Nelson admitted that Australia's potential access to Iraq's oil reserves lay at the heart of the Liberal Party (Australia's "Liberals" approximate US neo-cons) government's support for Bush's war on Iraq. The Liberal Party government is headed by John Howard, who has served US interests in the Middle East and the Far East avidly.
Nelson further listed protection of the "prestige of the US and the UK" as factors, according to the Sydney Morning Herald.
The newspaper quoted Nelson as saying:
"The entire (Middle East) region is an important supplier of energy, oil in particular, to the rest of the world. Australians and all of us need to think well what would happen if there were a premature withdrawal from Iraq?"
In this statement, Nelson strips away the West's pretense of concern for Iraq's security, the escalating civil war, the failure to make substantial progress in reconstruction efforts after 4 years, the economic plight of Iraqi's facing massive unemployment, or even for Iraq's national sovereignty over its resources.
Nelson gets straight to the point: continuing the occupation is about securing access to Iraq's oil.
But today Australia's ultra-right government's story is different.
The opposition Labor Party spokesperson Robert McClelland called the Howard government out:
"Oil was a factor in their considerations. It's taken them four years to acknowledge the fact."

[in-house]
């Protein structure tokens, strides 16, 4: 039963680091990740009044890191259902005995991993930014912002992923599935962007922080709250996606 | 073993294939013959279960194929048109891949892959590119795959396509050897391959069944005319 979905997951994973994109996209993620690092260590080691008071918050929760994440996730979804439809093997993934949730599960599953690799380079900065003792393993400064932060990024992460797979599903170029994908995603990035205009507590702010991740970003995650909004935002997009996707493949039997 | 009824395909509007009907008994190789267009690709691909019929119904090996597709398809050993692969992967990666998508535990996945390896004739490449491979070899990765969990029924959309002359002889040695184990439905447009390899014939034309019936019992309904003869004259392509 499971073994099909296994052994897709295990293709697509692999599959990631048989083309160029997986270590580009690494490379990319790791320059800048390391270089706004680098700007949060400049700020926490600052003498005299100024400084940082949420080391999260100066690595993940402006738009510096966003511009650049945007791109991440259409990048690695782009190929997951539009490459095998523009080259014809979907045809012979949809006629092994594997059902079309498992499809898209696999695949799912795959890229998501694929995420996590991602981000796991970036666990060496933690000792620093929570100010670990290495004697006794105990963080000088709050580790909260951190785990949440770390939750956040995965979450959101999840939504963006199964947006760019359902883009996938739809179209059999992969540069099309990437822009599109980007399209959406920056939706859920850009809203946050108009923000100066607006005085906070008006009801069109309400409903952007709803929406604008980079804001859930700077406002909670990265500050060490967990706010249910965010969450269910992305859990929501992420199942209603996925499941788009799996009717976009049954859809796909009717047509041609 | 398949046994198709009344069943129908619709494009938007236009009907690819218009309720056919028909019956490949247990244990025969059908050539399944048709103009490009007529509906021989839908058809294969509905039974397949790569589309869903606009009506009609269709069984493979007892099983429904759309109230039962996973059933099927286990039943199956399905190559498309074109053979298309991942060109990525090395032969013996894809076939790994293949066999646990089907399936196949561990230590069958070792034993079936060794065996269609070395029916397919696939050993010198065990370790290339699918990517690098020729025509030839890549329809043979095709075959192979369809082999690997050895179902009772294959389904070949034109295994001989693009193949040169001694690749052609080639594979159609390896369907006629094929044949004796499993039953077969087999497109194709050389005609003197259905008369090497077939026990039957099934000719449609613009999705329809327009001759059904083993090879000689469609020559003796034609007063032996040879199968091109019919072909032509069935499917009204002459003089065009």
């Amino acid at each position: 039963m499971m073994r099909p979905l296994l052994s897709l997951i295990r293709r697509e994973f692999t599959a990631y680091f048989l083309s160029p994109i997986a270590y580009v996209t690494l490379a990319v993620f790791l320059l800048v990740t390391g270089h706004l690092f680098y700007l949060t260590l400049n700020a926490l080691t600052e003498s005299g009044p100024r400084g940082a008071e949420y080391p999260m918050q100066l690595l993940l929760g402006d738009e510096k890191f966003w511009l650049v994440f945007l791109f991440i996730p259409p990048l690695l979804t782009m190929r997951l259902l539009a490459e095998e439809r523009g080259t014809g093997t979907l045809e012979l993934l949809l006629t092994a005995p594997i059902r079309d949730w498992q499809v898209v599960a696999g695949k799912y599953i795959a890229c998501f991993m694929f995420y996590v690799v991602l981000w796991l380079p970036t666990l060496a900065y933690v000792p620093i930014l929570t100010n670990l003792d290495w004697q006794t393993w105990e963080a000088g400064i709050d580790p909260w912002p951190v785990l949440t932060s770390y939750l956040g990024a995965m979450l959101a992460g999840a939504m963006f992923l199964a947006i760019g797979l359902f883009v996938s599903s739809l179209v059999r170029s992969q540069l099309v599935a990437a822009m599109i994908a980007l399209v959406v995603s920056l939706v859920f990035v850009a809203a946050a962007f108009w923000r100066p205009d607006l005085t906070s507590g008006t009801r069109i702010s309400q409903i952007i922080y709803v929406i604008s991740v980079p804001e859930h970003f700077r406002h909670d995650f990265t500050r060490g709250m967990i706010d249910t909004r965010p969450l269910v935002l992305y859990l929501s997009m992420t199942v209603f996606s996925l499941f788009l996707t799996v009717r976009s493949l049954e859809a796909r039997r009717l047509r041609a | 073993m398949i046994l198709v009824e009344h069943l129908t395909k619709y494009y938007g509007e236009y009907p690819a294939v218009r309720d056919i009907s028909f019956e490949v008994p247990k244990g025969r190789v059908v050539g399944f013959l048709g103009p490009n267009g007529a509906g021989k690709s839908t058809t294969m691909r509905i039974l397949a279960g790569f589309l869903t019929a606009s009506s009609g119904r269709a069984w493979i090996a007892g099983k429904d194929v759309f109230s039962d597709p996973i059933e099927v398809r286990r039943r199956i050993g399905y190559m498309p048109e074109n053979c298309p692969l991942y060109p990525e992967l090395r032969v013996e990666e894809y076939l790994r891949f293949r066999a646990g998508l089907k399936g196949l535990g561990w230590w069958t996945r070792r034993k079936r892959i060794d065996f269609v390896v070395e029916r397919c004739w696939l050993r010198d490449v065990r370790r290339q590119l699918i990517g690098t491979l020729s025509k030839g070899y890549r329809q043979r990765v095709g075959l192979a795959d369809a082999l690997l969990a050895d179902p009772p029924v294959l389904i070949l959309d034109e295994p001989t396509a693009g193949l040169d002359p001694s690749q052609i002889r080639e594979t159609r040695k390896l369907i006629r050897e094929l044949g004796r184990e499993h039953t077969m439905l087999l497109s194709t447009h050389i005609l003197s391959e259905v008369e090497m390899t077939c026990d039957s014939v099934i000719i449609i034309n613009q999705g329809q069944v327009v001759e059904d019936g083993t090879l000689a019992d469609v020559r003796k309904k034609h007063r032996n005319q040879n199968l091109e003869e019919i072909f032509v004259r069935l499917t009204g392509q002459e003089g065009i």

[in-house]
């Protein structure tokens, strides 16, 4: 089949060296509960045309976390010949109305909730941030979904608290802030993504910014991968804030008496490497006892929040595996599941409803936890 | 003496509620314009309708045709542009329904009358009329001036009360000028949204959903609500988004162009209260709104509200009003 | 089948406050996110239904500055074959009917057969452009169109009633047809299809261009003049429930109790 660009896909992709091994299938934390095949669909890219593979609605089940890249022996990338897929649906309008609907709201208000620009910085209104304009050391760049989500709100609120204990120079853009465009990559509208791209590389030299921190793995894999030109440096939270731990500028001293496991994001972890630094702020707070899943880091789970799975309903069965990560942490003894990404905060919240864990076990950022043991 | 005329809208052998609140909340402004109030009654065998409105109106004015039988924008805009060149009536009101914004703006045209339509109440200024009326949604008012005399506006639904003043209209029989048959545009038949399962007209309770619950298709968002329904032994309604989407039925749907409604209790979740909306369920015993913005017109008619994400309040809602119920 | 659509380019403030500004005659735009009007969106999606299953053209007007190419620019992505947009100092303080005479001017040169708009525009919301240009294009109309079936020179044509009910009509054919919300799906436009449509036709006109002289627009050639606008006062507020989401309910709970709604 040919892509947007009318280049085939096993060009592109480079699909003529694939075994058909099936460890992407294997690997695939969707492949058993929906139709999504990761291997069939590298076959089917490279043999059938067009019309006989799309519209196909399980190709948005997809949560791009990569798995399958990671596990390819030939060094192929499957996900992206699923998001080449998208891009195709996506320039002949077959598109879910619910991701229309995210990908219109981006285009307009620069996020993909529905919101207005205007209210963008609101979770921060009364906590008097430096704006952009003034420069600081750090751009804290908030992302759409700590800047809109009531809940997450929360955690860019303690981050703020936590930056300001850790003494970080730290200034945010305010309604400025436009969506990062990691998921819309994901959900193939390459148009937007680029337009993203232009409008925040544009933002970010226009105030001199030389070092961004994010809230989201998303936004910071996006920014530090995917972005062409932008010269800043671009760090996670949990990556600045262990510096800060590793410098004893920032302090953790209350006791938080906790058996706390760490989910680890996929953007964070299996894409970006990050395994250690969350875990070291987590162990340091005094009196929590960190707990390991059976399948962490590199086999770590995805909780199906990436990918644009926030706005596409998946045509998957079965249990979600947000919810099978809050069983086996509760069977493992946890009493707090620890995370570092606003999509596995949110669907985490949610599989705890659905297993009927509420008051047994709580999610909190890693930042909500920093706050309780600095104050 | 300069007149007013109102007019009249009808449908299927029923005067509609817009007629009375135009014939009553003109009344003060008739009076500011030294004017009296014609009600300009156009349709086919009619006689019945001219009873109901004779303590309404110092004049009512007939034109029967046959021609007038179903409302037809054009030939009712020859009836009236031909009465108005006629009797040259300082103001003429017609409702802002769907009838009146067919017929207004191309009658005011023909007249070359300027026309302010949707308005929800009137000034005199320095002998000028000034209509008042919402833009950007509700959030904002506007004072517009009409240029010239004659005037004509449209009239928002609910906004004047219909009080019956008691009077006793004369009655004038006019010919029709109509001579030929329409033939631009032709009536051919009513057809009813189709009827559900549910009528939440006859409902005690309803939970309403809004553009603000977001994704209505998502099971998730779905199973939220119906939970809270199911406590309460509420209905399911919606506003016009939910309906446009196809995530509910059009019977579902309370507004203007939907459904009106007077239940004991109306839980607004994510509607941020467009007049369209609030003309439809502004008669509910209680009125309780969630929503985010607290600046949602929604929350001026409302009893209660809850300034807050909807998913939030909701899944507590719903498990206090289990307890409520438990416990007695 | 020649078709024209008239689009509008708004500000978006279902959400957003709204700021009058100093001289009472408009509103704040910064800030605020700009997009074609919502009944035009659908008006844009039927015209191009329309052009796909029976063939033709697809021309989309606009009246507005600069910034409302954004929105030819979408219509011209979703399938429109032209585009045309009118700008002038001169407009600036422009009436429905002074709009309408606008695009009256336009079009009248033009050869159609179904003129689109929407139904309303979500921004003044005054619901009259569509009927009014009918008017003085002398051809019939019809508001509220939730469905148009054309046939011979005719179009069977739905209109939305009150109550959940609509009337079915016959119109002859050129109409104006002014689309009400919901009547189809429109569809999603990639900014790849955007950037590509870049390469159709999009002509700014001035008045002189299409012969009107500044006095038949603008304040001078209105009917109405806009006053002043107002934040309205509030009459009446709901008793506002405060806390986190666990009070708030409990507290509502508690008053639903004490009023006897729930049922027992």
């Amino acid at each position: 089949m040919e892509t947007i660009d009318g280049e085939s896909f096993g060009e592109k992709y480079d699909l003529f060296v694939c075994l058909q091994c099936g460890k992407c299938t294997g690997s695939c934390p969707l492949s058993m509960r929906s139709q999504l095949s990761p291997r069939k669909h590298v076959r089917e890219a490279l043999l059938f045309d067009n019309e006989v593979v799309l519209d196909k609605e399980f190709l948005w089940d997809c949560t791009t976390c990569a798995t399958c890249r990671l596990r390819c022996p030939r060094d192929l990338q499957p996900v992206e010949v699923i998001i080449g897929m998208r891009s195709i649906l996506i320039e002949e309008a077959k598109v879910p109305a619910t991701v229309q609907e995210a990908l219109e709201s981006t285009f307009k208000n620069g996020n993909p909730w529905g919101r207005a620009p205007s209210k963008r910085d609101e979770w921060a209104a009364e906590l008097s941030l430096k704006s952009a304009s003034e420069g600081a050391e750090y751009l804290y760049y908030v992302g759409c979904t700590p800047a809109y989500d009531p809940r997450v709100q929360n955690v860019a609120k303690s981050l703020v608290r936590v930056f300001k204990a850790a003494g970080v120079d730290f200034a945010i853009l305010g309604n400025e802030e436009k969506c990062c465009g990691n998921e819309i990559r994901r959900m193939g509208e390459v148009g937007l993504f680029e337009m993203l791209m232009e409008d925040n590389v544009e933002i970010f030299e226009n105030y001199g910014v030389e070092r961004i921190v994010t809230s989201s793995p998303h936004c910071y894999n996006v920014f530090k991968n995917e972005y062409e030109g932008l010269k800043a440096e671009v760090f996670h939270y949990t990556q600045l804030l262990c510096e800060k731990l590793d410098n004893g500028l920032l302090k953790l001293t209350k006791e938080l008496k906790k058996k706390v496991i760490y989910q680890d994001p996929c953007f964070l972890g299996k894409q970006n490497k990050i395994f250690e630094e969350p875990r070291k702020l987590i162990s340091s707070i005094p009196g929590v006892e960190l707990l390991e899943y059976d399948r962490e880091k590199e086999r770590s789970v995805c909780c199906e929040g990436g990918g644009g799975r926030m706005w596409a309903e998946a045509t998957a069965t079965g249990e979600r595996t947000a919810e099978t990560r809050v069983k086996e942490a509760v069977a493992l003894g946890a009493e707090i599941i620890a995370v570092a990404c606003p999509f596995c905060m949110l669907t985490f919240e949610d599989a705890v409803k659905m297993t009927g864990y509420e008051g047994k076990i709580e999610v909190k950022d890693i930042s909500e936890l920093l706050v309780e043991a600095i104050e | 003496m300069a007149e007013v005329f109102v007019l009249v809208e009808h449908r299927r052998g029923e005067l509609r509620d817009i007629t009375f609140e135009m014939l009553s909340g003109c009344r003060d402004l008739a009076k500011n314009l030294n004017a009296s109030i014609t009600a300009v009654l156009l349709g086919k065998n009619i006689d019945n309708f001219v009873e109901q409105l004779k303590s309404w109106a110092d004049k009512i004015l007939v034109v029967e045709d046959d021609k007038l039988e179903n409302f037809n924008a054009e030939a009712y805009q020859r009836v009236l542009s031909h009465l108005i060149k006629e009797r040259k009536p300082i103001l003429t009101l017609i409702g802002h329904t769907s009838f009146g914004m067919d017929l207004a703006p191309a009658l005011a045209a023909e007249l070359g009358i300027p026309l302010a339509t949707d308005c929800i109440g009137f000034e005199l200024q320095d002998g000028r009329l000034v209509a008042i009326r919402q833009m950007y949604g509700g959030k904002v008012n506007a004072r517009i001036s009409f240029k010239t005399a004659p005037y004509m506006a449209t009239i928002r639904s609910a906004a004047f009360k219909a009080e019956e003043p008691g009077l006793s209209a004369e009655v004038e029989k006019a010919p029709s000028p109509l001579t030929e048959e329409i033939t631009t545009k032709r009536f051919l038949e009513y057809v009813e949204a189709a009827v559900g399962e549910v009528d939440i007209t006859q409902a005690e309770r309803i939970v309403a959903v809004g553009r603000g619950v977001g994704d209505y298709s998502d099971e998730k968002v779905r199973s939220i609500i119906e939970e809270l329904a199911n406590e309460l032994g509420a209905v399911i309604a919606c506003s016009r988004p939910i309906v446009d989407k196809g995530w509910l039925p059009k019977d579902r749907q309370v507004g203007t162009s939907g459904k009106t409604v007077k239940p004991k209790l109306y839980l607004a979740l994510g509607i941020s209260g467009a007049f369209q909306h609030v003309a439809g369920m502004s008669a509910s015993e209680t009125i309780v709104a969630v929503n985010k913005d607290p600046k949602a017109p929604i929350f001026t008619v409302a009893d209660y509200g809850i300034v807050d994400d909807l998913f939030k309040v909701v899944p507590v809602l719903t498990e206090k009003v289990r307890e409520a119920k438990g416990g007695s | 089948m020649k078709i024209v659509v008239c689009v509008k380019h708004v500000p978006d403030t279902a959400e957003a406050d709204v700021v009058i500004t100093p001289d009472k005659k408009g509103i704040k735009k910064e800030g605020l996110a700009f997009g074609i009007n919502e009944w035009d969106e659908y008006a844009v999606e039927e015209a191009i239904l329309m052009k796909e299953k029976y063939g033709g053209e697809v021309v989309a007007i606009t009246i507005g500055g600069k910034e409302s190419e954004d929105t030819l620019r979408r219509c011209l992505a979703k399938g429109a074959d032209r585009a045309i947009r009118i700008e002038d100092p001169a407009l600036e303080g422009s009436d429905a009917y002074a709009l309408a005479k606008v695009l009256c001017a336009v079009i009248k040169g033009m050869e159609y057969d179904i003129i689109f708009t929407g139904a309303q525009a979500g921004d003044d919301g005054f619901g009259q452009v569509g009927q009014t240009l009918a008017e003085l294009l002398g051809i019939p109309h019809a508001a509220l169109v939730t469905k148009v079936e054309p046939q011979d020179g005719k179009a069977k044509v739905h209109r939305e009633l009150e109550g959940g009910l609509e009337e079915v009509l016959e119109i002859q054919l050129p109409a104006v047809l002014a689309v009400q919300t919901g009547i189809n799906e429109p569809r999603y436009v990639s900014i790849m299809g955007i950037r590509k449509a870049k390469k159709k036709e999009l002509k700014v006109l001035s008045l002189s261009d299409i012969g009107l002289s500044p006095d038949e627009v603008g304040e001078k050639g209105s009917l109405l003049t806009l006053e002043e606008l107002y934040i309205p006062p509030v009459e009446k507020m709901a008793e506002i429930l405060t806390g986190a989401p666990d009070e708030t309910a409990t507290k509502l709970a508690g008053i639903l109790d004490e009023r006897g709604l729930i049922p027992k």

So today, Howard government spokespersons denied Nelson's statements and insisted that democracy is the real reason they have supported the Bush administration's war on Iraq.
But then Howard himself proceeded to include Australia's access to Middle Eastern oil as among "key reasons Australia needed to remain involved in the Middle East," according to today's Sydney Morning Herald.
Aren't there ways to "be involved in the Middle East" without militarily occupying Iraq? The Australian government needs to make a decision about why they are in Iraq.
I suspect Nelson spoke the truth. I suspect the Bush administration's big push to privatize Iraq's oil, allowing foreign companies to control up to two-thirds of that country's oil resources, is one of the big reasons the Bush administration is refusing to end the occupation of Iraq. And countries like the UK, Australia, and Japan are staying in lock-step (without actually risking many military casualties) with the policy to ensure, at least in part, their share of the oil dividend.